The U.S. Trade Representative’s (USTR) investigation of China’s trade practices relating to intellectual property rights (IPR) and forced technology transfer under Section 301 of the Trade Act of 1974 provided the president with a third opportunity to wield his favorite trade policy tool — tariffs. Earlier, he imposed them as safeguard measures on residential washers and solar cells; then he relied on a threat to national security argument to apply them to steel and aluminum imports and possibly to auto imports. In the Section 301 case, the president began with $50 billion of tariffs on Chinese imports and added $200 billion when China matched them with its own retaliatory tariffs. The tit-for-tac escalation of tariffs shows little signs of abating and no clear U.S. strategy. This post outlines the president’s Section 301 remedies and questions his use of tariffs to address the Chinese practices at the heart of the 301 case.
In March, USTR concluded its Section 301 investigation with an extensive report, in which it determined that Chinese policies and practices relating to technology transfer, intellectual property and innovation were unreasonable or discriminatory and harmed U.S. stakeholders. More specifically, it found that China:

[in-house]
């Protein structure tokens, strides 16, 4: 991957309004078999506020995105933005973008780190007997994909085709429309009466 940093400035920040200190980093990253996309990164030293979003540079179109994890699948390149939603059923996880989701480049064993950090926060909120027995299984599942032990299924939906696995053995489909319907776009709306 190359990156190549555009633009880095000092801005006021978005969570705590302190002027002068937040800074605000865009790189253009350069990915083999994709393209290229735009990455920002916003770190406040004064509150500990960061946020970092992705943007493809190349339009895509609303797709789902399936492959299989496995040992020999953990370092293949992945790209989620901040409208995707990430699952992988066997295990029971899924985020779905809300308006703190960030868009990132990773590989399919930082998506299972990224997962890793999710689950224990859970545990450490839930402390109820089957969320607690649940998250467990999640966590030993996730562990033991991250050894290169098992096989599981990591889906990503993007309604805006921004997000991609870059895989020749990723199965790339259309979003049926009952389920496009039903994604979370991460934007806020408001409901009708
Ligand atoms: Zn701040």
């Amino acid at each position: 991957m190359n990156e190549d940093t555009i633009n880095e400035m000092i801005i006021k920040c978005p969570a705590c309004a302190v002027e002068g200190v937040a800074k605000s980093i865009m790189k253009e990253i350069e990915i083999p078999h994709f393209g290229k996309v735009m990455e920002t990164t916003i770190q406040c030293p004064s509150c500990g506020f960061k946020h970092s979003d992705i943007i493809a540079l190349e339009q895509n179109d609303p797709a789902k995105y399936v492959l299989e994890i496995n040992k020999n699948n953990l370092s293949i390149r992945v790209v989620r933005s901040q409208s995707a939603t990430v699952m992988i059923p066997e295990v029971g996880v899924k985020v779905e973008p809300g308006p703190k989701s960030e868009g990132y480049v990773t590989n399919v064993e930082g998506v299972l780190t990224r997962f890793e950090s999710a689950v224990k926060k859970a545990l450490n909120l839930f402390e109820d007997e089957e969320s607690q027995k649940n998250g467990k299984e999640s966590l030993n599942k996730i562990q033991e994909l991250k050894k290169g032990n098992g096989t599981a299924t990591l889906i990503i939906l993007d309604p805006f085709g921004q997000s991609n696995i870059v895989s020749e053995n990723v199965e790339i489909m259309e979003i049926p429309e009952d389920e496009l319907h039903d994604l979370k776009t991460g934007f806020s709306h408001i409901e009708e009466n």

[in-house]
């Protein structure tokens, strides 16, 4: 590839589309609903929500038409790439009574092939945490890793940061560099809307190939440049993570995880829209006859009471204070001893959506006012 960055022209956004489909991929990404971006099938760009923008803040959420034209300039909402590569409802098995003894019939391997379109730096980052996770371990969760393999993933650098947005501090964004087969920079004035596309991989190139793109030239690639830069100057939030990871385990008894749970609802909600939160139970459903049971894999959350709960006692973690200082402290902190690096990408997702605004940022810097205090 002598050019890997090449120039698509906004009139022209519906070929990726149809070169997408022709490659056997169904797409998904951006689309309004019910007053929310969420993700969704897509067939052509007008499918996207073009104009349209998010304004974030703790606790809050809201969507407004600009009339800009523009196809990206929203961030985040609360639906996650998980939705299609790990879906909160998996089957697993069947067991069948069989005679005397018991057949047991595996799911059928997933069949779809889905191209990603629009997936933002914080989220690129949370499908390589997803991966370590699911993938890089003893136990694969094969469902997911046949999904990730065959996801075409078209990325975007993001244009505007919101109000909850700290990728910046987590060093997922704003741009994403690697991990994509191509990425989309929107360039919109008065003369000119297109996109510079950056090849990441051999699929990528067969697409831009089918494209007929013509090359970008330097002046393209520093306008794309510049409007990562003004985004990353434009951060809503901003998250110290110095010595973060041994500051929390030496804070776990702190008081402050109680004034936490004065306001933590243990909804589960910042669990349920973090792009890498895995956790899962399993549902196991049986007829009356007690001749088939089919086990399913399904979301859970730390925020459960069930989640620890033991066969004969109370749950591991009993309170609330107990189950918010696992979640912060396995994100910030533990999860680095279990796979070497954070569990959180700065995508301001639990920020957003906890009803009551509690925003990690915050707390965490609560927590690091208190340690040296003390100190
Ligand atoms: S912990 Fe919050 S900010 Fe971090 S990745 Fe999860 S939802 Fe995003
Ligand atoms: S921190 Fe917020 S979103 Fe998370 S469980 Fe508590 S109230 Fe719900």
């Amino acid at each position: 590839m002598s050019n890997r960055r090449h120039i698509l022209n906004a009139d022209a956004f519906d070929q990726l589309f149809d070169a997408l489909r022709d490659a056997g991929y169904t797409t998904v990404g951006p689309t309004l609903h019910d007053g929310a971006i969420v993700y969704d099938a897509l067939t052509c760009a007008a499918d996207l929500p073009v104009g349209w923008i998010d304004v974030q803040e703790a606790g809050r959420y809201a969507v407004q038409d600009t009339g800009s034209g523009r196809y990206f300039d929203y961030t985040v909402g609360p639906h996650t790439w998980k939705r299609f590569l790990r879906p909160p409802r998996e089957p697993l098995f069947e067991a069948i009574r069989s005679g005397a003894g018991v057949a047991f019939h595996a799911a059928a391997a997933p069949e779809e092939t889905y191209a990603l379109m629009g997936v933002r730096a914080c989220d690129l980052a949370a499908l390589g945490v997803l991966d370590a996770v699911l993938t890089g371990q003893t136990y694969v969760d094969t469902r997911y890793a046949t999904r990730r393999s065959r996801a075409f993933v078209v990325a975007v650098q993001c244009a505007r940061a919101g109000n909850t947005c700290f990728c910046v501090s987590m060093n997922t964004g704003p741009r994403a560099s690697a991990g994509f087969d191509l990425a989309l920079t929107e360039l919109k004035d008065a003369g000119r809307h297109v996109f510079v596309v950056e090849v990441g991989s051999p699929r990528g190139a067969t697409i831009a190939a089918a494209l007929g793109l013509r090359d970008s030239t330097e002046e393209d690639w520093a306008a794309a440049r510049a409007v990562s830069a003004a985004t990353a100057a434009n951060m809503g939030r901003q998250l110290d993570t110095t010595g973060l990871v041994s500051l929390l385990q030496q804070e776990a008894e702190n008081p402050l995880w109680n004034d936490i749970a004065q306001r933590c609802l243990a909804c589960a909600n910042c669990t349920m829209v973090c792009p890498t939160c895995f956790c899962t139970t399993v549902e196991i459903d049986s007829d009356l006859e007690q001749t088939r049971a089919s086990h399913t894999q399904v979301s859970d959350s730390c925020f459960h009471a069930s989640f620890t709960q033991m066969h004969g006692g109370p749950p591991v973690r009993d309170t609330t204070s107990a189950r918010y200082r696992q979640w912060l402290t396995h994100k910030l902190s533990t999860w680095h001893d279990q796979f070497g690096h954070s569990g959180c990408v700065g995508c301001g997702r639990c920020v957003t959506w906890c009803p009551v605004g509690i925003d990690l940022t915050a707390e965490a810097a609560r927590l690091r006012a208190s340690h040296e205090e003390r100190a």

Based on the report and Section 301 authority, the president ordered a range of actions to respond to the Chinese practices: WTO dispute settlement; investment restrictions; and 25% tariffs on $50 billion of Chinese imports.
As its first action, USTR initiated a WTO dispute proceeding on the elements of Chinese practices that appear to violate WTO rules, specifically, the Agreement on Trade-Related Aspects of Intellectual Property Rights (TRIPS Agreement). It contends that China deprives foreign IPRs holders of the ability to protect their rights in China and to freely negotiate market-based terms in licensing and other technology-related contracts. The European Union and Japan asked to join the U.S. case. The EU also filed its own case against China, which is similar to the U.S. case but identifies further potential violations of WTO rules.
To address the investment-related technology-theft issues in the report, the president instructed the Treasury secretary to propose investment restrictions. However, he suddenly switched course on June 27 and announced that he would defer to legislation pending in the Congress to address concerns with Chinese investment, instead of unilaterally restricting direct investment and technology flows to and from China. The legislation, the Foreign Investment Risk Review Modernization Act (FIRRMA), will overhaul the national security review process conducted by the Committee on Foreign Investment in the United States (CFIUS) with respect to foreign direct investment into the U.S. The House and the Senate have passed different versions of FIRRMA, which will need to be reconciled.